As a mining company, why would we require an accessible website? The answer is in fact a simple one: we are aware of the need in our society to care about people with disabilities.
Disability is defined in the Census 2011: Profile of persons with disabilities in South Africa report as “the loss or elimination of opportunities to take part in the life of the community, equitably with others that is encountered by persons having physical, sensory, psychological, developmental, learning, neurological or other impairments, which may be permanent, temporary or episodic in nature, thereby causing activity and participation restriction with the mainstream society.”
I am drawn to that definition’s communicative dimension and its emphasis on participation in community life. From that perspective, we critically assessed our website and realised what it lacked in accommodating people with disabilities.
For some deaf people, South African Sign Language is their mother tongue and, in the absence of a special education, they cannot understand either verbal or written forms of communication. Many may live in an isolated world of their own, with distinctive language and their own norms and cultures. In effect, their disability may become more than the impairment of hearing, it may become a unique “communication disability” which obliges them to live as if they are a minority nation within wider society.
The main reason for creating a website is to communicate with people and if you are unable to communicate with all sectors of society then it is not reaching its full purpose. We therefore realised that we needed to make our website deaf-friendly. As Canyon Coal, we support the bid by the deaf community to make South African Sign Language the 12th official language of South Africa, and to that end wish to help by working to diminish communication barriers where we can. We have, therefore, prepared and loaded our content in South African Sign Language format to the website in order to make it accessible to the deaf community of South Africa.
Although now deaf-friendly, our website was still unable to communicate with all South Africans. Like deafness, blindness can also be a communication disability. The absence of sound enabled sites for the blind or of visual adaptation tools for partly-blind and colour-blind persons can result in a further communication barrier. In order to overcome this, we have adapted our website to the “screen reader” system for blind users, so that they can easily listen to the whole website. In addition, by implementing specific design techniques, we have adapted our website into a format which is capable of meeting the needs of partially-blind and colour-blind persons, thus making the website accessible to the blind.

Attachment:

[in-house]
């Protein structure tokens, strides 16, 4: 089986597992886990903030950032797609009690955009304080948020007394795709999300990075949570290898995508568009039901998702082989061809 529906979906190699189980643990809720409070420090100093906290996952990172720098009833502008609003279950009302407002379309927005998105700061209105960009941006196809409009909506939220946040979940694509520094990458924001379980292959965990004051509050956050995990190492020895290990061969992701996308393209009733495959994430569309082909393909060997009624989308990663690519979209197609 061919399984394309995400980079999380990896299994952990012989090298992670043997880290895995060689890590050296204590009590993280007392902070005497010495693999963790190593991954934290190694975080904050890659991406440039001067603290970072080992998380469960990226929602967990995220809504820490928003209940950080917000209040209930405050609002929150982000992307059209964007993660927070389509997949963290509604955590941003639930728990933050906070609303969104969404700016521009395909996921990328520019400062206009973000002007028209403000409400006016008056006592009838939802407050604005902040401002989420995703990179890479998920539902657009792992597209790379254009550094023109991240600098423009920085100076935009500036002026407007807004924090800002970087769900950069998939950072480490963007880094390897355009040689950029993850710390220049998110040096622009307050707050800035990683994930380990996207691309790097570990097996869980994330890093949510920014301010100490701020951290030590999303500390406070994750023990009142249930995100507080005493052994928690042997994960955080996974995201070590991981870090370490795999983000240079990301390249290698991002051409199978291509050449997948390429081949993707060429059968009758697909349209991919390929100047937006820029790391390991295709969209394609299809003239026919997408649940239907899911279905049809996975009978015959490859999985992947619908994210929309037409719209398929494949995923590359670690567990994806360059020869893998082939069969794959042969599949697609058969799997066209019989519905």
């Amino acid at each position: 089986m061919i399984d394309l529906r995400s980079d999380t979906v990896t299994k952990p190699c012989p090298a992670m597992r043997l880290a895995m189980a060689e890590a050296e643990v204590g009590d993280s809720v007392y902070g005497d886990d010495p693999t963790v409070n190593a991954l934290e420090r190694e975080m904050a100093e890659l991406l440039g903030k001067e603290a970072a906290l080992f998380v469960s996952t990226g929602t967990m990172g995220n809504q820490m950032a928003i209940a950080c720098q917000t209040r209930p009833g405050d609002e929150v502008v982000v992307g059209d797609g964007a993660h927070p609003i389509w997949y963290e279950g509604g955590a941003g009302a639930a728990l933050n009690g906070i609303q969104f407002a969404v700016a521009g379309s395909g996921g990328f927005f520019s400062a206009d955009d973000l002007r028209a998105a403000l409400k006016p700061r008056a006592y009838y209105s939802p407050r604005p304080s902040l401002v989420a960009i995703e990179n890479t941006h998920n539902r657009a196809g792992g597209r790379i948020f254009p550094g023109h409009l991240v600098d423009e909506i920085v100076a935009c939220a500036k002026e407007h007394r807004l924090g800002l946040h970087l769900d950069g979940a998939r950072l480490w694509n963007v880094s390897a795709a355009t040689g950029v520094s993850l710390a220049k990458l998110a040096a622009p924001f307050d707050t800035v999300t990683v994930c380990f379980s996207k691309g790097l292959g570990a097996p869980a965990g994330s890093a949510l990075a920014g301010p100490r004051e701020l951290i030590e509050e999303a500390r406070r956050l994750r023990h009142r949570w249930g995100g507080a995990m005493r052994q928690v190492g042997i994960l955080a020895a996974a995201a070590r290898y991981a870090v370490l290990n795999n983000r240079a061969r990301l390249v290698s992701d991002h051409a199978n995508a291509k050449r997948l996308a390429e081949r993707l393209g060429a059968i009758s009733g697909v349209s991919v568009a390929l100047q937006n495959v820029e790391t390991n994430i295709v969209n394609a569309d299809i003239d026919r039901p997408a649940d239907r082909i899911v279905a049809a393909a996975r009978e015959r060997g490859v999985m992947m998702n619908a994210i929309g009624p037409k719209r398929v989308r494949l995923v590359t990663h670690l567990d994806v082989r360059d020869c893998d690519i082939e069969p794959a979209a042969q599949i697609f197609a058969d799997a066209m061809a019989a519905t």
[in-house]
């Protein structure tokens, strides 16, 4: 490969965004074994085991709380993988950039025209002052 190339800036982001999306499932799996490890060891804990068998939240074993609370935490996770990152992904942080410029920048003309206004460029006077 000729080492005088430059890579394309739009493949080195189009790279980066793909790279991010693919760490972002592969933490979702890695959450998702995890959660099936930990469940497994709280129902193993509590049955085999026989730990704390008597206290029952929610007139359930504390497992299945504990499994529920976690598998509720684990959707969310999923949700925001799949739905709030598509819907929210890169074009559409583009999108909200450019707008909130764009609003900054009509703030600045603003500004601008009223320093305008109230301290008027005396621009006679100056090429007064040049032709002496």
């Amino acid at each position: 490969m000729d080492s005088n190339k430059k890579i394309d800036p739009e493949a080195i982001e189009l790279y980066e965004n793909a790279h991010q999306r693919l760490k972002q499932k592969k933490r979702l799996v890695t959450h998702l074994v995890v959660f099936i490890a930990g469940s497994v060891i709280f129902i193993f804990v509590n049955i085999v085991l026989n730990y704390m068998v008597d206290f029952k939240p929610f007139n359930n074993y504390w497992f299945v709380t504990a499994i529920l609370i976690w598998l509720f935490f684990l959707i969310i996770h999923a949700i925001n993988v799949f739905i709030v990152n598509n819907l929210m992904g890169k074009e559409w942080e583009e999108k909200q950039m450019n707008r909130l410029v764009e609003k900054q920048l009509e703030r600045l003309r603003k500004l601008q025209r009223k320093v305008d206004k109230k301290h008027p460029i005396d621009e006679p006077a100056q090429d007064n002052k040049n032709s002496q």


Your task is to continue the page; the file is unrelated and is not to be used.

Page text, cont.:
According to the 2011 Census, the national disability prevalence rate in South Africa is 7.5 percent: of that 7.5 percent, 3.6 percent have hearing difficulties and 11 percent have visual impediments. South Africa is a signatory to the United Nation’s Convention on the Rights of People with Disabilities which obliges governments to remove all potential barriers by investing sufficient funds and expertise to unlock the potential of persons with disabilities. I feel that, fulfilling this obligation should not be left solely to government; there is also a duty on companies and civil society institutions. Indeed, this obligation requires coordinated cooperation between the state, the private sector and civil society. That said, there are still things that can be done by all players within their own spheres. Even small steps, undertaken by many institutions within their own spheres, would result in a large impact on the lives of persons with special needs.
As Canyon Coal, a socially responsible corporate citizen, we are aware that taking these small steps should not be seen as generosity on our part but rather as part of our obligation to South Africans with special needs and to society as a whole. As for being the first South African mining company having a disabled-friendly website, we hope to spark increased sensitivity and responsibility towards disabled people in South Africa. To this end, we would be happy to share our experiences about making an accessible website to all with any interested company or institution.